A Head and Shoulders Pattern is a bearish reversal pattern, most often occurring during an uptrend.  An Inverted Head and Shoulders is a bullish reversal pattern, which is most reliable if it occurs during a downtrend.  A classic example of a Head and Shoulders would begin with an uptrend occurring on above average volume followed by a correction, the low of which forms the neckline; this being the left shoulder.  After forming the neckline price will reverse and make new highs on lower volume.  The reversal of this move should test the neckline forming the head of the pattern.  The right shoulder must be a lower high than the head, but not necessarily lower than the left shoulder.  The reversal of this final downtrend must break the neckline, forcing any remaining buyers to cover, often indicated by a surge in volume.

Trade:  Traders should not be preemptive and wait for the pattern to form before entering.  If scalping, the right shoulder is possible to trade as you can buy off of the neckline with minimal risk.  However, the optimal trade is the breakout/breakdown through the neckline with volume confirmation.


Double Top/Bottom

A Double Top is a bearish reversal pattern occurring only at the end of an extended uptrend, while a Double Bottom is a bullish reversal pattern occurring after an extended price decline.  Of key importance is that the second top does not make higher highs (in the case of a Double Top), or in the case of a Double Bottom, that the second bottom does not make lower lows.  In a Double Top the low of the first price correction (first top) serves as the confirmation level, with a breakdown through this price signaling confirmation of the pattern.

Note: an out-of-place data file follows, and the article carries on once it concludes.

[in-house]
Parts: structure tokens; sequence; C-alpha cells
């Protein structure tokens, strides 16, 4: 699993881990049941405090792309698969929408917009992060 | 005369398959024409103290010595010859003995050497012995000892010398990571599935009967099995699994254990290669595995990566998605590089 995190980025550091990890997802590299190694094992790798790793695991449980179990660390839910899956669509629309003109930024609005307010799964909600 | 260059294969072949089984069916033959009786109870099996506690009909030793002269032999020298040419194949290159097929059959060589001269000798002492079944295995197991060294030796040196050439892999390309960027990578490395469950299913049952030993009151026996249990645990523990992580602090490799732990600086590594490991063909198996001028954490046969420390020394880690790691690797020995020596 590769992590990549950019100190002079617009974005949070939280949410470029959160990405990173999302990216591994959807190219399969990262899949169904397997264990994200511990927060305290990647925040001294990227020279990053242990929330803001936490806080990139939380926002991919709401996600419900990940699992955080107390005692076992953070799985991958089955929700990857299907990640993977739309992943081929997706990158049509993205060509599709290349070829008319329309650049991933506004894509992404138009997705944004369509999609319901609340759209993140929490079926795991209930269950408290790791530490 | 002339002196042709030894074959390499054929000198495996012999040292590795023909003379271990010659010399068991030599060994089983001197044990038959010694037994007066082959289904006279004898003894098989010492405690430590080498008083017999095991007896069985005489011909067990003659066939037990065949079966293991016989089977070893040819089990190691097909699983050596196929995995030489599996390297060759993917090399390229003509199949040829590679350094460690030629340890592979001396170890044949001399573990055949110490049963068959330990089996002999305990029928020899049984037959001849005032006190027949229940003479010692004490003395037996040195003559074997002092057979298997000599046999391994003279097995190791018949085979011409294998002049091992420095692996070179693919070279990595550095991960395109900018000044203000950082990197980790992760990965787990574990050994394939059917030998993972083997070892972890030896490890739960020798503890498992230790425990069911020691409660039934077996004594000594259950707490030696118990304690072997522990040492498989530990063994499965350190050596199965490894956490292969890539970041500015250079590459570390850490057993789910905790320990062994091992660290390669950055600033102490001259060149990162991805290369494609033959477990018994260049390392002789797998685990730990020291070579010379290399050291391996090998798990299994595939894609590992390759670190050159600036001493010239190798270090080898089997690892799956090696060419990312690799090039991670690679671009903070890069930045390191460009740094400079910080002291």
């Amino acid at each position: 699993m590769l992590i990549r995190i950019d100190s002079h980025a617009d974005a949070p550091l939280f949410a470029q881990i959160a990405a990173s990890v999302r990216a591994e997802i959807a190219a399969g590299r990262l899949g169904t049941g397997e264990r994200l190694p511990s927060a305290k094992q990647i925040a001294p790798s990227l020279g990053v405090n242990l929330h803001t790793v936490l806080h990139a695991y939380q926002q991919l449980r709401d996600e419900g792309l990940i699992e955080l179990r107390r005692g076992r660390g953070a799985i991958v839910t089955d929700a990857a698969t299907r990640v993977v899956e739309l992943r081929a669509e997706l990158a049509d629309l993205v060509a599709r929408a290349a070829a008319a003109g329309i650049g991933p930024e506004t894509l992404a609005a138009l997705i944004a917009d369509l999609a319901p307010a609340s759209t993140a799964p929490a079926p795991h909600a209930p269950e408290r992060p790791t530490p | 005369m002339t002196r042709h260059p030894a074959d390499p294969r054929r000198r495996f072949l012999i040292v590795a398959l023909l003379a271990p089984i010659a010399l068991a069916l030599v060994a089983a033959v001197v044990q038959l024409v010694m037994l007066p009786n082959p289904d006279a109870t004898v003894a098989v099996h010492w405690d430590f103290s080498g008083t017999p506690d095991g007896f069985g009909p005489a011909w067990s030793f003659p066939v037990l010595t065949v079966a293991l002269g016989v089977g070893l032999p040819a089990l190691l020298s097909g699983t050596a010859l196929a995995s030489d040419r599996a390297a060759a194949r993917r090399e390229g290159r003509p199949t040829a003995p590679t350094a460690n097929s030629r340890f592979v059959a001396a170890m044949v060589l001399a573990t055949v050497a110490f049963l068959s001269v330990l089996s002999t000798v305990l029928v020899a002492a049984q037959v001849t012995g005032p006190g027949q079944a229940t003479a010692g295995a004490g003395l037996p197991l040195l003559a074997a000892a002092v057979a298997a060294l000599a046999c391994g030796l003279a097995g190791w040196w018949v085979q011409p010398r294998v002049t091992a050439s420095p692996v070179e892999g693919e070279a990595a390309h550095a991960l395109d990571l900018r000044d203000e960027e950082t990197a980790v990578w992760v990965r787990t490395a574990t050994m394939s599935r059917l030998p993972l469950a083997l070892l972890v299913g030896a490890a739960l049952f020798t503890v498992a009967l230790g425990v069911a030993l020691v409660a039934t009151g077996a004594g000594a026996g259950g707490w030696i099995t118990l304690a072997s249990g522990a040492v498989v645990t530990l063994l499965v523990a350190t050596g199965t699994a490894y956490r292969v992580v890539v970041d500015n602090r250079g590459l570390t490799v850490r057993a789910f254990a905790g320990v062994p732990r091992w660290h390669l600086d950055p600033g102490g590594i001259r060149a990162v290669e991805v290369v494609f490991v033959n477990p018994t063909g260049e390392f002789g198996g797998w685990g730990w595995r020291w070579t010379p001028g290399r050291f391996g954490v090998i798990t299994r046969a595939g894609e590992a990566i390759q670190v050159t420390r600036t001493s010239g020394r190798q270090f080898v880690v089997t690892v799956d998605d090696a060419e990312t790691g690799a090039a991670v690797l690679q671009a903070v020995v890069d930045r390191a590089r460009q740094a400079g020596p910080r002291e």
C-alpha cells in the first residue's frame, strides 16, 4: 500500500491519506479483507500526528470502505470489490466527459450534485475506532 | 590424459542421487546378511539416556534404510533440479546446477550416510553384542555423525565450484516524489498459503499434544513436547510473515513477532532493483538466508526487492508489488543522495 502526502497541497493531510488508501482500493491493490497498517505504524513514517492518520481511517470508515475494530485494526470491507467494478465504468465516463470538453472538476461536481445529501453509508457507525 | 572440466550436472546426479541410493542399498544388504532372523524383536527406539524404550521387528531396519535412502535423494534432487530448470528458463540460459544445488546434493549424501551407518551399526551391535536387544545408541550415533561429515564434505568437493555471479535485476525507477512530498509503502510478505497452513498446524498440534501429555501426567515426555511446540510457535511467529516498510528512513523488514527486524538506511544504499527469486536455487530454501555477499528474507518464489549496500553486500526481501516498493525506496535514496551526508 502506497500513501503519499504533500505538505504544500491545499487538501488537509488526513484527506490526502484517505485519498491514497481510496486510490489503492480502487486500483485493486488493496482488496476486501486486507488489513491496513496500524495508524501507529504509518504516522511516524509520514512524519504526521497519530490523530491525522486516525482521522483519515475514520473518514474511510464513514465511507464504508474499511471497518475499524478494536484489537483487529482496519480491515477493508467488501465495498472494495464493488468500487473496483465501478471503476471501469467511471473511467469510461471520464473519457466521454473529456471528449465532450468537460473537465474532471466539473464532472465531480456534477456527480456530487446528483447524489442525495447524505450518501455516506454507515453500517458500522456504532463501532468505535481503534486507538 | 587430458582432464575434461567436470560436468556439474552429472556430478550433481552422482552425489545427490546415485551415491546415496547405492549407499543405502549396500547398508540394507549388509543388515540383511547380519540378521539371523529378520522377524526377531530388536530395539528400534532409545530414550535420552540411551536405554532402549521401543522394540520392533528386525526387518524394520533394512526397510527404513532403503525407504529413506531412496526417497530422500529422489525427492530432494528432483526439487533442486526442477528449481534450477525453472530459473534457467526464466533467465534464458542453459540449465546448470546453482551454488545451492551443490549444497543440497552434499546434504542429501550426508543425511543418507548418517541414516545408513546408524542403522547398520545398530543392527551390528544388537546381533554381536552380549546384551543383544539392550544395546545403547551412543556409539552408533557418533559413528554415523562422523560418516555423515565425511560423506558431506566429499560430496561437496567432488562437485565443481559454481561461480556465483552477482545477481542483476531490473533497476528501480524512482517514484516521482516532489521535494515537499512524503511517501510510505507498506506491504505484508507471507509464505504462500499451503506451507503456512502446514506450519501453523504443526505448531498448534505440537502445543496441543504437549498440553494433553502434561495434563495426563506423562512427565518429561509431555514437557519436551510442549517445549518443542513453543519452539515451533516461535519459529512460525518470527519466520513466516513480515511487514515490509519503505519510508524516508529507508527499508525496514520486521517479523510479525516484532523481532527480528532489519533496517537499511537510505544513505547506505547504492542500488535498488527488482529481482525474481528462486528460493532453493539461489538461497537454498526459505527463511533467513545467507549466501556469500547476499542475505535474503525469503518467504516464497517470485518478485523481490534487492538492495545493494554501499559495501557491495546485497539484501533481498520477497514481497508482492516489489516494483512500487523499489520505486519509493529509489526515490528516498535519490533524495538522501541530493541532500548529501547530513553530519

Trade:  It is possible to scalp the move from the second top/bottom to the confirmation level; although your entry (and risk) will be arbitrary since your exit is known.  This is accomplished by entering near the low of the first bottom as it starts to reverse, with a limit order in range of the confirmation level and a tight stop at new lows.  The breakout/breakdown is the better reward to risk setup and should be confirmed by a volume spike.


Parabolic Reversal

In a Parabolic Uptrend price will increase with at a very rapid pace as buyers’ fuel momentum with almost no visible selling.  These moves are usually event-driven (news, earnings, economic data, etc.), and are much more volatile than normal.  Volume during the move itself should be noticeably above average and begin to fade as the move nears its conclusion.  Note that the price can continue to rise even as volume subsides.  The reversal itself (in both a Parabolic Uptrend and a Parabolic Downtrend) should occur on rising volume.  A declining price indicates selling pressure in a Parabolic Uptrend, while a rising price signifies short covering pressure in a Parabolic Downtrend.

Trade:  Parabolic Reversals are the most risky patterns to trade as entries are arbitrary and the logical exits (new highs in an uptrend, new lows in a downtrend) can be breached by erratic price action.  However, due to the extent of the move itself reversals can be extremely profitable.  It is very important to wait for the volume and price to confirm a reversal, as it is very easy to enter the trade too early, thus putting you at great risk.   


It is essential to adhere to your predetermined exits upon participating in a trade, regardless of the indication of a chart pattern.  A successful trader never solely relies on one single indicator.  While indentifying a formation on a chart can be useful, to truly reach consistent success it is important to couple favorable chart patterns with other indicators.  When multiple indicators all point to a similar conclusion probability dramatically increases.